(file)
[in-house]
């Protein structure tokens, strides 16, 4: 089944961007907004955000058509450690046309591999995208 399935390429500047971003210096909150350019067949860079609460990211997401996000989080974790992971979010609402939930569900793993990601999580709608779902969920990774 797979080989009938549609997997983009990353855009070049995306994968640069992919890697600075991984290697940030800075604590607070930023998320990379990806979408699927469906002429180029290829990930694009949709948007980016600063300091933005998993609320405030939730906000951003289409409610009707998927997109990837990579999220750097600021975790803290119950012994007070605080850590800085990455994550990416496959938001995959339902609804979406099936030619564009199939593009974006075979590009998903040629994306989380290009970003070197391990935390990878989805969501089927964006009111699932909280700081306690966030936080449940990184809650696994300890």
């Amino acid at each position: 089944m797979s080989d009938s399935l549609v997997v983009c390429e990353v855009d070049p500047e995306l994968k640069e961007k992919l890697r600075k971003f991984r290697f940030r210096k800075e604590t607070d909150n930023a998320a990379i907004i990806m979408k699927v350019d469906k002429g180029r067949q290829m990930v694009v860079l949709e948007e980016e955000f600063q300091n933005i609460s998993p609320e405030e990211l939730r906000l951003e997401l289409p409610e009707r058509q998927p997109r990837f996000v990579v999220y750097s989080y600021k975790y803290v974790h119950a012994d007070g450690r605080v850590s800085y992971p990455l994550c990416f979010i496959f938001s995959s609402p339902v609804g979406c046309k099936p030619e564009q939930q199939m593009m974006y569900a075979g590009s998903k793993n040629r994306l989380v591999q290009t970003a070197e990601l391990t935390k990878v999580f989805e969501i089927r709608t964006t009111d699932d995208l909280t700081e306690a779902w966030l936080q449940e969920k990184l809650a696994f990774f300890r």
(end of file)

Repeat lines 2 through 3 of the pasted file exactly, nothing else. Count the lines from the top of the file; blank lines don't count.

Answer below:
């Protein structure tokens, strides 16, 4: 089944961007907004955000058509450690046309591999995208 399935390429500047971003210096909150350019067949860079609460990211997401996000989080974790992971979010609402939930569900793993990601999580709608779902969920990774 797979080989009938549609997997983009990353855009070049995306994968640069992919890697600075991984290697940030800075604590607070930023998320990379990806979408699927469906002429180029290829990930694009949709948007980016600063300091933005998993609320405030939730906000951003289409409610009707998927997109990837990579999220750097600021975790803290119950012994007070605080850590800085990455994550990416496959938001995959339902609804979406099936030619564009199939593009974006075979590009998903040629994306989380290009970003070197391990935390990878989805969501089927964006009111699932909280700081306690966030936080449940990184809650696994300890």
């Amino acid at each position: 089944m797979s080989d009938s399935l549609v997997v983009c390429e990353v855009d070049p500047e995306l994968k640069e961007k992919l890697r600075k971003f991984r290697f940030r210096k800075e604590t607070d909150n930023a998320a990379i907004i990806m979408k699927v350019d469906k002429g180029r067949q290829m990930v694009v860079l949709e948007e980016e955000f600063q300091n933005i609460s998993p609320e405030e990211l939730r906000l951003e997401l289409p409610e009707r058509q998927p997109r990837f996000v990579v999220y750097s989080y600021k975790y803290v974790h119950a012994d007070g450690r605080v850590s800085y992971p990455l994550c990416f979010i496959f938001s995959s609402p339902v609804g979406c046309k099936p030619e564009q939930q199939m593009m974006y569900a075979g590009s998903k793993n040629r994306l989380v591999q290009t970003a070197e990601l391990t935390k990878v999580f989805e969501i089927r709608t964006t009111d699932d995208l909280t700081e306690a779902w966030l936080q449940e969920k990184l809650a696994f990774f300890r």